SHORTLISTED: Boardman Tasker Award for Mountain Literature 2013
Echoes is the first book from Nick Bullock, one of Britain's leading adventurer climbers and mountaineers. Having worked in the prison service with some of Britain's most notorious criminals for over 15 years, he quit in search of a new way of seeing the world. Echoes is a powerful exploration of what it means to live life on your own terms.
Shortlisted for the Boardman Tasker Award for Mountain Literature.'As I sat cradling the man's head, with his blood and brains sticking to my hands, I heard a voice – my own voice. It was asking me something. Asking how I had ended up like this, desperate and lost among people who thought nothing of caving in a man's head and then standing back to watch him die.'Nick Bullock was a prison officer working in a maximum-security jail with some of Britain's most notorious criminals. Trapped in a world of aggression and fear, he felt frustrated and alone. Then he discovered the mountains. Making up for lost time, Bullock soon became one of Britain's best climbers, learning his trade in the mountains of Scotland and Wales, and travelling from Pakistan to Peru in his search for new routes and a new way of seeing the world – and ultimately an escape route from his life inside. Told that no one ever leaves the service – the security, the stability, the 'job for life' – Bullock focused his existence on a single goal: to walk free, with no shackles, into a mountain life. Echoes is a powerful and compelling exploration of freedom, and what it means to live life on your own terms.
Nick Bullock was born on Christmas Day in 1965. After leaving school aged sixteen he worked variously as a gamekeeper, a self-employed labourer and at Alton Towers (less exciting than it sounds) before joining Her Majesty’s Prison Service in 1987 where he was posted to the high-security Gartree Prison as a wing officer, then a punishment block officer. In 1992 he was introduced to climbing at Plas-y-Brenin while training as a physical education instructor: Nick left the prison service in 2003 and has been a full-time climber and part-time writer ever since. Nick is one of the UK’s leading climbers, making bold repeats of many of the country’s most renowned traditional summer rock climbs. In Scottish winter he has climbed hundreds of routes and many new ones including Nevermore on Lochnagar – with a grade of X/10 it is one of the hardest routes ever climbed ground up. In the European Alps he has climbed approximately forty routes, both established classics and new lines, and he is veteran of over twenty-three expeditions to the greater ranges. It is possibly in the big hills where Nick has truly demonstrated his imagination and abilities, making significant ascents and failing on some audacious attempts around the world with partners such as Jules Cartwright, Al Powell, Kenton Cool, Andy Houseman, Matt Helliker and Paul Ramsden. In September 2017, alongside Ramsden, he climbed the first ascent of the North Buttress on Nyainqentangla South East in Tibet, for which they were awarded a prestigious Piolet d’Or. An accomplished writer, his work has been published frequently in Alpinist, Climb, Rock & Ice, Climber, Vertical, UKClimbing.com, Desnival, Climbing, the Alpine Journal, the American Alpine Journal, and in 2017 he won the award for Best Mountaineering Article of the Year at the Banff Mountain Book Competition. When not on expedition or extended climbing trips, Nick lives in Llanberis, North Wales. Tides is his second book, following the critically acclaimed Echoes.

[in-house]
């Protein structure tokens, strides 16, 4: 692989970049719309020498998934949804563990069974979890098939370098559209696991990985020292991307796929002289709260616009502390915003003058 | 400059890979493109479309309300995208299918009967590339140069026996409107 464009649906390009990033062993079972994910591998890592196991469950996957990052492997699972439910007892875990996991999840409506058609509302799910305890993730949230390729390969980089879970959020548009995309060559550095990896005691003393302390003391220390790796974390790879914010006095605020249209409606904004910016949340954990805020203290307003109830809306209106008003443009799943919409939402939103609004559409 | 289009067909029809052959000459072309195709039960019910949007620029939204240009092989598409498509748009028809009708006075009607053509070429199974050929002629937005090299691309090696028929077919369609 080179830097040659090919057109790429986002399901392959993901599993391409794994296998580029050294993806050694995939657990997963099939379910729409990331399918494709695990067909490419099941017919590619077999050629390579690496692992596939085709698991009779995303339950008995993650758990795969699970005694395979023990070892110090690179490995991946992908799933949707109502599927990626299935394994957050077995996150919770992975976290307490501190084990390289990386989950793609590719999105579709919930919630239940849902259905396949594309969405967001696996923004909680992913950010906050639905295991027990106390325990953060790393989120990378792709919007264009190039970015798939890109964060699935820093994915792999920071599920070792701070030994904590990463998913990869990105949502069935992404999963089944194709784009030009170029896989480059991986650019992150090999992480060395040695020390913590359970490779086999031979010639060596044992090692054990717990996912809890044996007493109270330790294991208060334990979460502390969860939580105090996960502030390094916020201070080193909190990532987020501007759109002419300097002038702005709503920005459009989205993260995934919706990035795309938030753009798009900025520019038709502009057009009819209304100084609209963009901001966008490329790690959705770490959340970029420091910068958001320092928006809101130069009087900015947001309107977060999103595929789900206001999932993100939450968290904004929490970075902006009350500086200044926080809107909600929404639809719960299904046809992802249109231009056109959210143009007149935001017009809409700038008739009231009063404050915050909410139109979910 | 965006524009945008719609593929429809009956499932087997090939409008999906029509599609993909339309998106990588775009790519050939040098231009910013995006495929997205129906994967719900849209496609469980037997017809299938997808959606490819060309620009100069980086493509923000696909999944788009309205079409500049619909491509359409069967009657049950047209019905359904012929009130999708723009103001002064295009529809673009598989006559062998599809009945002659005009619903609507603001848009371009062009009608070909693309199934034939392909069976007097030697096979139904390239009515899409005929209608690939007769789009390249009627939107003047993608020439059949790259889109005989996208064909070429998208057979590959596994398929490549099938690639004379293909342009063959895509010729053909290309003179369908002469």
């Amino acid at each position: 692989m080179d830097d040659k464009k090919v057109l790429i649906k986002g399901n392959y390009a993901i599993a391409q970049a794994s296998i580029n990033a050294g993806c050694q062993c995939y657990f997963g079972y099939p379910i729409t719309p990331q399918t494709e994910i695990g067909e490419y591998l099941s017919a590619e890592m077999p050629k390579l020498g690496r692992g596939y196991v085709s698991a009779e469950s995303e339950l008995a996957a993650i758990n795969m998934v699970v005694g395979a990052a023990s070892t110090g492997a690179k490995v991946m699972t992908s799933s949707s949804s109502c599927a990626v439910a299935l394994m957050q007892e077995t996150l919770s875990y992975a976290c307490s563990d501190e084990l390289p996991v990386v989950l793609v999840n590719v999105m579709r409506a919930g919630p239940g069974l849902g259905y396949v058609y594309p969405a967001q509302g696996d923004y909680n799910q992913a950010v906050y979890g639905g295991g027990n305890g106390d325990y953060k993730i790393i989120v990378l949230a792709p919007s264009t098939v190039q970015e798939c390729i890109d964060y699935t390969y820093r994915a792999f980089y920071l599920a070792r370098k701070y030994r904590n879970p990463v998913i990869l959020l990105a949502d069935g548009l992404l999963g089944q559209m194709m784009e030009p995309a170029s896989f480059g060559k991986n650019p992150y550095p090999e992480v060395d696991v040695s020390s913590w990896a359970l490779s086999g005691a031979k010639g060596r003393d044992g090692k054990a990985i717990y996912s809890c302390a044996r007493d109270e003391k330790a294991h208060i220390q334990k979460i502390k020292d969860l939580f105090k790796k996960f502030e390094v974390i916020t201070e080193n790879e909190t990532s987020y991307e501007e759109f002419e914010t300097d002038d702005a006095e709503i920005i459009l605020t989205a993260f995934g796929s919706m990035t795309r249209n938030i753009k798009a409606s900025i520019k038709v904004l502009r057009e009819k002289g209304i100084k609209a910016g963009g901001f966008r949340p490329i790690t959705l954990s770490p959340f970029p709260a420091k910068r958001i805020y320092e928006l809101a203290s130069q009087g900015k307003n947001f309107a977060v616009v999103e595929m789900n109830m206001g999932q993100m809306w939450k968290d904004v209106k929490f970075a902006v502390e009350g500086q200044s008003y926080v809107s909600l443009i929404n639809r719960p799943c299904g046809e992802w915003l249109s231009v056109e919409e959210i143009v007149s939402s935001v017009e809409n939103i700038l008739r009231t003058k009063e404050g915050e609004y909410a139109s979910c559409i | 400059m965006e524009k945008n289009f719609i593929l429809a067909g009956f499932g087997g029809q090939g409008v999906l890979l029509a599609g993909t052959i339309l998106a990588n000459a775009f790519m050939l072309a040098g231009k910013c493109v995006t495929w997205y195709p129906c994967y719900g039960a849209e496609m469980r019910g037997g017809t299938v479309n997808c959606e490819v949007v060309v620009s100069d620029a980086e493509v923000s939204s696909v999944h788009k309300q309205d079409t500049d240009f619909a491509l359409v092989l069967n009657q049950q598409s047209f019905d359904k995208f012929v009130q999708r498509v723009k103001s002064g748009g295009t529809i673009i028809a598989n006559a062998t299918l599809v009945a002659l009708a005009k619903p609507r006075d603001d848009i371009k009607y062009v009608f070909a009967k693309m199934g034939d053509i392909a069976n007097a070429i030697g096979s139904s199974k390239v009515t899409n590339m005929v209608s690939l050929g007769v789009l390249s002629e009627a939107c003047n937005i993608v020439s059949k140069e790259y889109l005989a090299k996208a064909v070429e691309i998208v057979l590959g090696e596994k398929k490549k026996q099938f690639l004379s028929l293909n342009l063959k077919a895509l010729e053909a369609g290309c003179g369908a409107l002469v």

Paul Pritchard is an award-winning author and one of the UK's most visionary and accomplished climbers. Originally from Lancashire, he began climbing in his teens and went on to repeat some of the most difficult routes in the country, before moving to North Wales where he played a pivotal role in the development of the Dinorwig slate quarries and the imposing Gogarth cliffs on Anglesey. A move into mountaineering followed, with significant ascents around the world, including the East Face of the Central Tower of Paine in Patagonia, and the first ascent of the West Face of Mount Asgard on Baffin Island.
In 1998 his life changed dramatically when he was hit by falling rock while climbing the Totem Pole, a sea stack off the Tasmanian coast. He was left with Hemiplegia – paralysis down the right side of his body – and also lost the power of speech for many months. Since his accident Paul has continued to lead a challenging life through caving, tricycle racing, sea kayaking, river rafting, climbing Kilimanjaro, and, in 2009, a return to lead rock climbing. He has devoted a considerable amount of time to raising awareness for the charity Headway and the Upendo Leprosy Centre in Tanzania, and he is a patron of Hemihelp and the Llanberis Mountain Film Festival.
He is the author of three books – Deep Play, Totem Pole, and The Longest Climb – and has won the prestigious Boardman Tasker Prize on two occasions (Deep Play, 1997; Totem Pole, 1999). Totem Pole was also awarded the Grand Prize at the 1999 Banff Mountain Book Festival. Paul lives in Hobart, Tasmania.
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